Norway, where butter costs nearly $500 a pack
Norway is one of the richest countries on earth. It is, if you consider the measure of public policy group The Legatum Institute, the most prosperous nation of all.
At a time when baking is at a premium, an acute butter shortage is causing a bit of a goofy panic for the dairy product in the Scandinavian nation.
But it’s not just housewives facing line-ups at the supermarket. We’re talking entire families not being able to afford a pack of butter.
According to the Times Live, a rainy summer in Norway is to blame for the shortage, cutting into feed production and therefore dairy output, but so too is the growing popularity of a low-carb, fat-rich diet, which has sent demand soaring.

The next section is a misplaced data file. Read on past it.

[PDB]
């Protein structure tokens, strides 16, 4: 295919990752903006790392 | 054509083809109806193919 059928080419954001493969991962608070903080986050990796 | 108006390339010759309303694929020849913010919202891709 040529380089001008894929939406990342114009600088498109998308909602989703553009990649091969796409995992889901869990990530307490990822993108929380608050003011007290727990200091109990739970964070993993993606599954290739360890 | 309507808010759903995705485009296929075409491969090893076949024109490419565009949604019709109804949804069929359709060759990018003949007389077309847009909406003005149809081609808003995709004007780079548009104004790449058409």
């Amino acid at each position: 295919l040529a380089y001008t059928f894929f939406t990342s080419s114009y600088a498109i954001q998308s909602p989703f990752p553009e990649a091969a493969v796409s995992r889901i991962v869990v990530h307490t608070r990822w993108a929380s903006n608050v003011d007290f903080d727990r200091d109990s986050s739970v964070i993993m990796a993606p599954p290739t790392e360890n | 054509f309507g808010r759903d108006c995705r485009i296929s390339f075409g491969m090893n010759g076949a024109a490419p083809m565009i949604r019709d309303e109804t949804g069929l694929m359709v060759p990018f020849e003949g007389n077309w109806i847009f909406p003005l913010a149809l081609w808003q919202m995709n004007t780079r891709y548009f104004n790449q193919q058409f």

The butter crisis has gotten so bad in Norway that online sellers have been hawking 500 gram packs for as much as $474.
“Compared to 2010, demand has grown by as much as 30 per cent,” a spokesperson for Tine, Norway’s main dairy company, said.
Certainly, such butter scarcity isn’t your typical commodity shortage in line with, say, the Arab oil embargo of 1973. But similar dearths have happened before.
Yet for now, amid news that the shortage of butter could last in Norway until the New Year, opportunists are looking to capitalize and make a quick buck.
As near $500 packs of butter fly off shelves, customs officials stopped a Russian at the Norway/Sweden border last Friday with about 200 pounds of butter stashed in his car.
By Jason Buckland, MSN Money